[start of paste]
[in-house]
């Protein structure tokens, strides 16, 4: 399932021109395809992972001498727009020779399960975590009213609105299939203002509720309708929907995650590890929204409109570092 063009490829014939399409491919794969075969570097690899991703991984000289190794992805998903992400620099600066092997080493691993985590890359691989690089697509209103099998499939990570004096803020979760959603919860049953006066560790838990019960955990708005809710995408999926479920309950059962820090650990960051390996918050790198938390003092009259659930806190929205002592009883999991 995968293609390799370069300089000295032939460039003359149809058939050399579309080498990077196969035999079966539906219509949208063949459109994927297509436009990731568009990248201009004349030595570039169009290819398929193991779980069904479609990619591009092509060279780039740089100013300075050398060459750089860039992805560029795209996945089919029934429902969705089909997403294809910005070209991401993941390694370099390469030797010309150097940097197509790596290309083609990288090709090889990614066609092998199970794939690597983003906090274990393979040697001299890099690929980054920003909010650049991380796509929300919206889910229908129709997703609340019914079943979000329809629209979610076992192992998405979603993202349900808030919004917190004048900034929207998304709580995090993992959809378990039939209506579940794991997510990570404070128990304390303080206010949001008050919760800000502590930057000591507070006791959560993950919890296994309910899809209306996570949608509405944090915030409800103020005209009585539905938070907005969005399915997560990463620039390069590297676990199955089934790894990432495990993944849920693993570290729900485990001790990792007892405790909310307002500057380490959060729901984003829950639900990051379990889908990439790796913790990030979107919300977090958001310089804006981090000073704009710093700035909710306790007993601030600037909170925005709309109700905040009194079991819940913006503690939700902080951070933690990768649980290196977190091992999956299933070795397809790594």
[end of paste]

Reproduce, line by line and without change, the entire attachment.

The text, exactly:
[in-house]
């Protein structure tokens, strides 16, 4: 399932021109395809992972001498727009020779399960975590009213609105299939203002509720309708929907995650590890929204409109570092 063009490829014939399409491919794969075969570097690899991703991984000289190794992805998903992400620099600066092997080493691993985590890359691989690089697509209103099998499939990570004096803020979760959603919860049953006066560790838990019960955990708005809710995408999926479920309950059962820090650990960051390996918050790198938390003092009259659930806190929205002592009883999991 995968293609390799370069300089000295032939460039003359149809058939050399579309080498990077196969035999079966539906219509949208063949459109994927297509436009990731568009990248201009004349030595570039169009290819398929193991779980069904479609990619591009092509060279780039740089100013300075050398060459750089860039992805560029795209996945089919029934429902969705089909997403294809910005070209991401993941390694370099390469030797010309150097940097197509790596290309083609990288090709090889990614066609092998199970794939690597983003906090274990393979040697001299890099690929980054920003909010650049991380796509929300919206889910229908129709997703609340019914079943979000329809629209979610076992192992998405979603993202349900808030919004917190004048900034929207998304709580995090993992959809378990039939209506579940794991997510990570404070128990304390303080206010949001008050919760800000502590930057000591507070006791959560993950919890296994309910899809209306996570949608509405944090915030409800103020005209009585539905938070907005969005399915997560990463620039390069590297676990199955089934790894990432495990993944849920693993570290729900485990001790990792007892405790909310307002500057380490959060729901984003829950639900990051379990889908990439790796913790990030979107919300977090958001310089804006981090000073704009710093700035909710306790007993601030600037909170925005709309109700905040009194079991819940913006503690939700902080951070933690990768649980290196977190091992999956299933070795397809790594």